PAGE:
Ajayya: 9 definitions
Ajayya means something in Hinduism, Sanskrit, Marathi. If you want to know the exact meaning, history, etymology or English translation of this term then check out the descriptions on this page. Add your comment or reference to a book if you want to contribute to this summary article.
Languages of India and abroad
Marathi-English dictionarySource: DDSA: The Molesworth Marathi and English Dictionary
ajayya (अजय्य).—a S Invincible.
Marathi is an Indo-European language having over 70 million native speakers people in (predominantly) Maharashtra India. Marathi, like many other Indo-Aryan languages, evolved from early forms of Prakrit, which itself is a subset of Sanskrit, one of the most ancient languages of the world.
Sanskrit dictionarySource: DDSA: The practical Sanskrit-English dictionary
Ajayya (अजय्य).—a [na. ta.]
1) Invincible; सख्युस्ते स किल शतक्रुतोरजय्यः (sakhyuste sa kila śatakrutorajayyaḥ) Ś.6.3. राज्ञामजय्यः (rājñāmajayyaḥ) R.18.8.
2) Not proper to be win at play; °य्यं जिगाय तान् (yyaṃ jigāya tān), Bopadeva.Source: Cologne Digital Sanskrit Dictionaries: Shabda-Sagara Sanskrit-English Dictionary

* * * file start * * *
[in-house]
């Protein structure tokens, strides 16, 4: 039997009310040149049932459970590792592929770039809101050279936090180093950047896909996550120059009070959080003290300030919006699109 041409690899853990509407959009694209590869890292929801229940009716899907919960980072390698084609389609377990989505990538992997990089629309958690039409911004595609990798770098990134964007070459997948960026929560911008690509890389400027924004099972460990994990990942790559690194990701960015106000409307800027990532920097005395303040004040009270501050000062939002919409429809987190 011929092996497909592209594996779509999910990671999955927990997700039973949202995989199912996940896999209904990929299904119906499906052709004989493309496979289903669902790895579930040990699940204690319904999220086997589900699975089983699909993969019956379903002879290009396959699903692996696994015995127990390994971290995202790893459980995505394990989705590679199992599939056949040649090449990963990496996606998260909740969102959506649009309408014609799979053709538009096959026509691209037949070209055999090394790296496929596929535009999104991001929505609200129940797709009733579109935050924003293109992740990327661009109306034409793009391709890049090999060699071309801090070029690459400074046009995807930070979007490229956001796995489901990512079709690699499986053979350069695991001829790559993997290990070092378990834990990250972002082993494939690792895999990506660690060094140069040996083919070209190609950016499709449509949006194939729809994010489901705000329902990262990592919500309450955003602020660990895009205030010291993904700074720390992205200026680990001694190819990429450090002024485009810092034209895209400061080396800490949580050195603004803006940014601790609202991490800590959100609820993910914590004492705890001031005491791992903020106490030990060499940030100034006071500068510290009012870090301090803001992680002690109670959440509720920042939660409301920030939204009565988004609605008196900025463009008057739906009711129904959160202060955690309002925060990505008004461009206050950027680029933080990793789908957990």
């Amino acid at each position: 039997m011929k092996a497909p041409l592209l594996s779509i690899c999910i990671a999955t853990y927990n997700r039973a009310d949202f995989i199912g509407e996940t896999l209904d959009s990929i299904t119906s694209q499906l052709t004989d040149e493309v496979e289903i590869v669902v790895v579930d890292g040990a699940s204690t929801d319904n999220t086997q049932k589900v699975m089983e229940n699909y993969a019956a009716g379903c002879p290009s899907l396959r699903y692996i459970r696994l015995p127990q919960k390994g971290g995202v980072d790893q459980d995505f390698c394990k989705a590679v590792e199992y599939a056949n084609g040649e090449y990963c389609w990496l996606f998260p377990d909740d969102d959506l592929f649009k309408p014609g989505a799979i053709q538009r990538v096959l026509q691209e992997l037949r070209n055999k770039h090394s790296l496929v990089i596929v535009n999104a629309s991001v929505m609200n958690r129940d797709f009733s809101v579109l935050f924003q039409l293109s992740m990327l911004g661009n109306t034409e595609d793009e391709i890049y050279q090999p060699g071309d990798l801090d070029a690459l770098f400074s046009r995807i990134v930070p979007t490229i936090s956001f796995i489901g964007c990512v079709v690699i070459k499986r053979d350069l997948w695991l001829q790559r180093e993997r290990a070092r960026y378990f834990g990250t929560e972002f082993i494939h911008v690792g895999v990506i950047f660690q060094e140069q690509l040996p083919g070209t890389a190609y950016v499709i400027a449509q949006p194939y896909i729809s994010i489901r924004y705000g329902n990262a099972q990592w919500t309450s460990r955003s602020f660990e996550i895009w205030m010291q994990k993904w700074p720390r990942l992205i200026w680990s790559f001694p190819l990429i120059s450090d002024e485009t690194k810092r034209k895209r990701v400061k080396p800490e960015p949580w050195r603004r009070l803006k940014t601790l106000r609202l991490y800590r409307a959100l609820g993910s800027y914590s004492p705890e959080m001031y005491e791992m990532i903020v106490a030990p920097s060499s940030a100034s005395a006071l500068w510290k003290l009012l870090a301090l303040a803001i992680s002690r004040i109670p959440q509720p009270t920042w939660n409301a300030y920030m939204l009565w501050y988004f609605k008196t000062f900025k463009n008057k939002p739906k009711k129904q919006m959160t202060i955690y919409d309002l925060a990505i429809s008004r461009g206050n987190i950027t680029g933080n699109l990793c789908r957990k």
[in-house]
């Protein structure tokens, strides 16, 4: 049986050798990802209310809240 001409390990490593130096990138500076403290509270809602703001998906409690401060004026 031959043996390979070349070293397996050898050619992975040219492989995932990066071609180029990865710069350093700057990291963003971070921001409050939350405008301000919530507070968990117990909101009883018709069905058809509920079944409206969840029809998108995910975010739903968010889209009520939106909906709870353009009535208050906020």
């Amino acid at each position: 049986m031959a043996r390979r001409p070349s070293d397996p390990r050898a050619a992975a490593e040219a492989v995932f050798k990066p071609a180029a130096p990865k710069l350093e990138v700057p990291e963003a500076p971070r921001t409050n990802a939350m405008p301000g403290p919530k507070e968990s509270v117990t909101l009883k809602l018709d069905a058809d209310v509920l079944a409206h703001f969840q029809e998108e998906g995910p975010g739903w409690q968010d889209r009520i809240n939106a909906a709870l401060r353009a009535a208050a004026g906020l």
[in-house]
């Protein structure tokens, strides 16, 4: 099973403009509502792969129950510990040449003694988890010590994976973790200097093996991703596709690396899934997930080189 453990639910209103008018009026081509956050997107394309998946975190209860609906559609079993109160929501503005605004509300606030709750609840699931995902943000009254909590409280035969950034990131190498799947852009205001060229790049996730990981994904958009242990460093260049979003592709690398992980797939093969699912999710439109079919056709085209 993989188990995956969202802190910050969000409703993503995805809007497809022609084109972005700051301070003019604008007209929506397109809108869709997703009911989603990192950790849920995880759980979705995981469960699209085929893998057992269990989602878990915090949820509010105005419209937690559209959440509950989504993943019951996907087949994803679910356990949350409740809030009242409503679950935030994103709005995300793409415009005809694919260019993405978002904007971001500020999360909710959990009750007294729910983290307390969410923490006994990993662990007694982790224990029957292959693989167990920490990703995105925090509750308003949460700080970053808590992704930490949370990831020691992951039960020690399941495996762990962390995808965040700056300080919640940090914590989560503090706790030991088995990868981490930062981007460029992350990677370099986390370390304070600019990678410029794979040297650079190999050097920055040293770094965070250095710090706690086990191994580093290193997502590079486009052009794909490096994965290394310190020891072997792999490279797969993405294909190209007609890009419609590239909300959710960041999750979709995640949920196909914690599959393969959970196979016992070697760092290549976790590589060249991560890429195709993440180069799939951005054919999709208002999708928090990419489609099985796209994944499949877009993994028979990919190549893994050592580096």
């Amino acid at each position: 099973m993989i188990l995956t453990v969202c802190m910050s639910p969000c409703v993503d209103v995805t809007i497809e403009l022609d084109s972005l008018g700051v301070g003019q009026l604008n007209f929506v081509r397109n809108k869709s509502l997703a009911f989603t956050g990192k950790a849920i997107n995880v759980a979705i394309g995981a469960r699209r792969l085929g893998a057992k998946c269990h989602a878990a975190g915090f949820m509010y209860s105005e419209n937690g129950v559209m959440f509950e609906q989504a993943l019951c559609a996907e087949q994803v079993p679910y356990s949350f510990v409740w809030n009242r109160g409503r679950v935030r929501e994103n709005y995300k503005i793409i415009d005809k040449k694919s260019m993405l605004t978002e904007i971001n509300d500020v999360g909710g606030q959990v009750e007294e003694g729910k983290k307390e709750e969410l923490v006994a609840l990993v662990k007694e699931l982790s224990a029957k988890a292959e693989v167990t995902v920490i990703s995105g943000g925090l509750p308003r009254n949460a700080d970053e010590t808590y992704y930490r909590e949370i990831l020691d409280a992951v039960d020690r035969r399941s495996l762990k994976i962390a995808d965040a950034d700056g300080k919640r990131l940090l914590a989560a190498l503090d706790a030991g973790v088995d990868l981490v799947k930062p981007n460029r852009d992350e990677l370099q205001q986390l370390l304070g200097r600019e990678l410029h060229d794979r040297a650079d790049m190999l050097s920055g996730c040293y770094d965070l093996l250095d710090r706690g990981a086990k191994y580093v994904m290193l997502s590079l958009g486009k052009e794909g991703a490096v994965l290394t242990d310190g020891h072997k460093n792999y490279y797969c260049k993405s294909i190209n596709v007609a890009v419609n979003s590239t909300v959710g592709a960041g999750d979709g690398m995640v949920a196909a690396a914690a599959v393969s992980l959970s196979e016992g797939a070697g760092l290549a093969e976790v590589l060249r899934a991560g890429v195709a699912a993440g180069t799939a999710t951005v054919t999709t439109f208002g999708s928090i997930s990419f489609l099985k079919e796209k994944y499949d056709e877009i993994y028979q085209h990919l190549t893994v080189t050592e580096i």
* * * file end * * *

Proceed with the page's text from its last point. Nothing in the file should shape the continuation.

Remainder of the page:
Ajayya (अजय्य) or Ajaya.—mfn.
(-yaḥ-yā-yaṃ) Invincible, not to be subdued or surpassed. E. a neg. jaya conquerable.Source: Cologne Digital Sanskrit Dictionaries: Cappeller Sanskrit-English Dictionary
Ajayya (अजय्य).—[adjective] invincible.Source: Cologne Digital Sanskrit Dictionaries: Monier-Williams Sanskrit-English Dictionary
Ajayya (अजय्य):—[=a-jayya] [from a-jaya] mfn. invincible, improper to be won at play.Source: Cologne Digital Sanskrit Dictionaries: Goldstücker Sanskrit-English Dictionary
Ajayya (अजय्य):—[tatpurusha compound] m. f. n.
(-yyaḥ-yyā-yyam) Invincible, not to be subdued or surpassed. E. a neg. and jayya.Source: DDSA: Paia-sadda-mahannavo; a comprehensive Prakrit Hindi dictionary (S)
Ajayya (अजय्य) in the Sanskrit language is related to the Prakrit word: Ajia.
[Sanskrit to German]
Sanskrit, also spelled संस्कृतम् (saṃskṛtam), is an ancient language of India commonly seen as the grandmother of the Indo-European language family (even English!). Closely allied with Prakrit and Pali, Sanskrit is more exhaustive in both grammar and terms and has the most extensive collection of literature in the world, greatly surpassing its sister-languages Greek and Latin.
See also (Relevant definitions)
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